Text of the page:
Editor Admits: We Whine Too
By Peggy Kuhr
Peggy Kuhr is an assistant managing editor of the Spokesman-Review in Spokane, Washington.
So what do editors do in all those meetings? Much of the time we're whining.
Editors have spent as much time as reporters (if not considerably more) learning how to whine. And in the arena of editing, where you never see a byline, it's easy to feel unappreciated.
Reporters almost always take too long to get a story done. They write too long. They only get excited about projects. They spend too much time in the newsroom. They don't know how good they've got it, being responsible only for their own work.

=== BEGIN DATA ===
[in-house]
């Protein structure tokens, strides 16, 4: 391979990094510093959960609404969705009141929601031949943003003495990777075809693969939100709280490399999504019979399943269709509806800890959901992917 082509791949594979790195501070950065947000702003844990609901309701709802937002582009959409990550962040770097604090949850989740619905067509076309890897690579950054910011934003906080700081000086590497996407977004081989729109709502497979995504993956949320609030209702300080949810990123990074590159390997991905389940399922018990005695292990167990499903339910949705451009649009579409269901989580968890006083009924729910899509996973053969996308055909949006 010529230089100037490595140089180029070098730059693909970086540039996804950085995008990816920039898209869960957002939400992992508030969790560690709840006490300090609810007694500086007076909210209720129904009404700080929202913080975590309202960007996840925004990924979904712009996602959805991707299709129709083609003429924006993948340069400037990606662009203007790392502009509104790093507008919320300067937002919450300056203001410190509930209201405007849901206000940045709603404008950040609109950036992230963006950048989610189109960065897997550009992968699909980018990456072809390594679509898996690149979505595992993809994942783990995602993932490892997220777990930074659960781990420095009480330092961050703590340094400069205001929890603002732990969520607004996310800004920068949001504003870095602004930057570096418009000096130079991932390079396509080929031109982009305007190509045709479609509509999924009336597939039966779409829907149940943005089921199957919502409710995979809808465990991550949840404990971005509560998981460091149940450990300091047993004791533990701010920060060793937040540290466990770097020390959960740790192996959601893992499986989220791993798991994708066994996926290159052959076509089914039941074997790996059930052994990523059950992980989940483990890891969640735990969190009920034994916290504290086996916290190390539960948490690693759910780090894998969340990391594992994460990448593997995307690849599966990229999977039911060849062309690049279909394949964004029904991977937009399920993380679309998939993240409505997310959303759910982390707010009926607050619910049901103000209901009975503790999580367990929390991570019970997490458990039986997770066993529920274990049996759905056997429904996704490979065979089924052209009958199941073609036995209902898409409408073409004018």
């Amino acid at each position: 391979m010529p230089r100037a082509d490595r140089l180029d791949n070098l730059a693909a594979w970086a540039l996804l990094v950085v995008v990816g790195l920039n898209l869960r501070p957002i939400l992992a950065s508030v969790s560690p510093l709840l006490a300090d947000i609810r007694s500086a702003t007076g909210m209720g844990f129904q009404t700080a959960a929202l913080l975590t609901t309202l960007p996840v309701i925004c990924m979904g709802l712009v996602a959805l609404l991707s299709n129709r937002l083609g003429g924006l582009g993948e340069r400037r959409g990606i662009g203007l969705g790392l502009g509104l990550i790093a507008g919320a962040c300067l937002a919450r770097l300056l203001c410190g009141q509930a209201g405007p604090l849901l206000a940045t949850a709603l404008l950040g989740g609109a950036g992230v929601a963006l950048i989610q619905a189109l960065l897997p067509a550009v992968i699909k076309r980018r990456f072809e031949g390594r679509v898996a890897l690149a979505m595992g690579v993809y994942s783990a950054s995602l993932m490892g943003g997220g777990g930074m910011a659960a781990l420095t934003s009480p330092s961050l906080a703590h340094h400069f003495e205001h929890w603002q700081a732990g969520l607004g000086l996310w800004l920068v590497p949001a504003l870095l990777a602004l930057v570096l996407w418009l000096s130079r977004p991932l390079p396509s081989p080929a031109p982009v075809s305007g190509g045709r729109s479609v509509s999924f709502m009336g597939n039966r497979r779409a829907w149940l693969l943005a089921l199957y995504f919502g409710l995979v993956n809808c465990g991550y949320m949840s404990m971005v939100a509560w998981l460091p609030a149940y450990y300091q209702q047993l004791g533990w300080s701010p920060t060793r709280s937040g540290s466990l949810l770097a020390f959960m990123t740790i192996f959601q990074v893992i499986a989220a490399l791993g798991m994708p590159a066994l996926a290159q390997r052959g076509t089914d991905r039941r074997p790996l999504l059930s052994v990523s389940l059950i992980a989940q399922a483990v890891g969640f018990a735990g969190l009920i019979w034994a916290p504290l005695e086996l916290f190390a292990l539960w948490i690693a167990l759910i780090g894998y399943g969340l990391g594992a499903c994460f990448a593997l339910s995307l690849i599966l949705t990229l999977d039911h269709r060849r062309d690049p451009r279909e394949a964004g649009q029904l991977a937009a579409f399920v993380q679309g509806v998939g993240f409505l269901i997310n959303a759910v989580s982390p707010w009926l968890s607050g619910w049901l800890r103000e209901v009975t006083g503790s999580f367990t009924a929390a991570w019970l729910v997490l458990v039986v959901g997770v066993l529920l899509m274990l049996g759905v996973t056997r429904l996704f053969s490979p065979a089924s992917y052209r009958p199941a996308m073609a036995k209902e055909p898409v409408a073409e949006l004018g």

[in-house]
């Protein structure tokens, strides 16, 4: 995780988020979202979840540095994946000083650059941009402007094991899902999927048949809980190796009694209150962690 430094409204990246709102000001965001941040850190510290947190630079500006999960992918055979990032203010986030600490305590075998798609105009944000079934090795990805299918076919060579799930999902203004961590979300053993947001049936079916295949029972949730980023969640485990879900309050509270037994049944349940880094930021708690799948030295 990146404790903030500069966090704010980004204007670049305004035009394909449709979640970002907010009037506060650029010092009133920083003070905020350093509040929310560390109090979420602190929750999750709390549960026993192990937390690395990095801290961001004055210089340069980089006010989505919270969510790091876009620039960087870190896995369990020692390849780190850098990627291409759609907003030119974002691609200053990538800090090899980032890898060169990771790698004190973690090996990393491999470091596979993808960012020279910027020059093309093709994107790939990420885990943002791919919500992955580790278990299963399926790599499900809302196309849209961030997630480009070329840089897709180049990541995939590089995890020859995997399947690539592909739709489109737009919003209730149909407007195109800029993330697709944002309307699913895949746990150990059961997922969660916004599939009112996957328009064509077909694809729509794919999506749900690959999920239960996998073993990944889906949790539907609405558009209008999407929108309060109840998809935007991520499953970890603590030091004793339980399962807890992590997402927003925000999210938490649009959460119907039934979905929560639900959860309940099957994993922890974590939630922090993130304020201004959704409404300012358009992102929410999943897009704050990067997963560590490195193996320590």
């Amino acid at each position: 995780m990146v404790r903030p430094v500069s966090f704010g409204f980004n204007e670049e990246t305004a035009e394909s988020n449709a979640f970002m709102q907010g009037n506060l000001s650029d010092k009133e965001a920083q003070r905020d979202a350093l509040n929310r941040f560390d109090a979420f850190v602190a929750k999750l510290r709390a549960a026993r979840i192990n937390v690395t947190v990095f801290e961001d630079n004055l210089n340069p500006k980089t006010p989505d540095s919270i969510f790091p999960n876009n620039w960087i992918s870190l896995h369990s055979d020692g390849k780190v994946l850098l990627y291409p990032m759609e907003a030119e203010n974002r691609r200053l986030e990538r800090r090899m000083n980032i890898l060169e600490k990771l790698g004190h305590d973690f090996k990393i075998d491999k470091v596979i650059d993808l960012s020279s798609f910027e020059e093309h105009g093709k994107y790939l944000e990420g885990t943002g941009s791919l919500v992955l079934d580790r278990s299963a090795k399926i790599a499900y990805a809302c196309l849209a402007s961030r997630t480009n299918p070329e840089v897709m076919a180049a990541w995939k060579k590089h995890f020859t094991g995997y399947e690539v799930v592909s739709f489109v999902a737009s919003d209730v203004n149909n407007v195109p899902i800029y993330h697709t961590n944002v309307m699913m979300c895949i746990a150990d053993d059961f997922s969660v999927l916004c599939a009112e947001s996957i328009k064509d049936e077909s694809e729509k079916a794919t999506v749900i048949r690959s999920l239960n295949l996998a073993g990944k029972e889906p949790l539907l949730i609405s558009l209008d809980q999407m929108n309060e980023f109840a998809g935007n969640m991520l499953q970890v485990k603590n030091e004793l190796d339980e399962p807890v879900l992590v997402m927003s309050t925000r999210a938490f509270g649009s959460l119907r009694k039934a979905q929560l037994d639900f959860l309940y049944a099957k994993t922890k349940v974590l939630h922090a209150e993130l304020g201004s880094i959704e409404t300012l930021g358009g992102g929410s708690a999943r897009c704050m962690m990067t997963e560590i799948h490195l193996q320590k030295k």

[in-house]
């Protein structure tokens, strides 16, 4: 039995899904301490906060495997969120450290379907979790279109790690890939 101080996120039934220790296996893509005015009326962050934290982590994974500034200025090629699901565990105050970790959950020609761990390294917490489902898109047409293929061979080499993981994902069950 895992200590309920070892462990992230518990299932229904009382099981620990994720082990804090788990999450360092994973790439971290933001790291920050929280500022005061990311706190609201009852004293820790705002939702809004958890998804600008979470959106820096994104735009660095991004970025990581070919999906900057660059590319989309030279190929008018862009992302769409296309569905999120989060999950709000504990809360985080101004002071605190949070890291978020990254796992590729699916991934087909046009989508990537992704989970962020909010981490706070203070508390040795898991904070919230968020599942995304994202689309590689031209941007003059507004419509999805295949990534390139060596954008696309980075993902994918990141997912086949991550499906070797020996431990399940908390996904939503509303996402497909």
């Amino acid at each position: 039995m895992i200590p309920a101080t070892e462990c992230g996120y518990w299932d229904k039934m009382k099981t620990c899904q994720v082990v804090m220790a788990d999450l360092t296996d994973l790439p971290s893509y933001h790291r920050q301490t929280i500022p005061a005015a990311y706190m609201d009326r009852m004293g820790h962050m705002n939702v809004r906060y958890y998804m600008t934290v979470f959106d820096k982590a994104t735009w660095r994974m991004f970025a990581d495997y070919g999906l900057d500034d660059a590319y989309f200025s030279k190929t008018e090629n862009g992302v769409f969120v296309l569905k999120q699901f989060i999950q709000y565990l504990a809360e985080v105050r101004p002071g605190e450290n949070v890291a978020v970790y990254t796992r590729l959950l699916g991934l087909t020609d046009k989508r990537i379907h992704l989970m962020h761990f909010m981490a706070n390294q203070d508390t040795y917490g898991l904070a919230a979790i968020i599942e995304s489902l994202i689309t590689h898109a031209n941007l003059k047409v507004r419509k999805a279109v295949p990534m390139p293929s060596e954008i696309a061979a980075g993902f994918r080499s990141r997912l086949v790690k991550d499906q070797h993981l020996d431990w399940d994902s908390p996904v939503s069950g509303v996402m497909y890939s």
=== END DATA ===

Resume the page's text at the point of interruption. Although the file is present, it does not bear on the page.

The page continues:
Sure, editors can be judgmental. We judge reporters and ideas and stories and photos on a daily basis. We get so used to making decisions about other people's work that we are in danger of dismissing our own bad decisions by insisting someone else isn't doing their job.
The culture of whining that has taken hold in many newsrooms nourishes an us-versus-them attitude that doesn't nourish people. To be effective, editors should be helpers. We might start by helping ourselves, by talking to people rather than about them.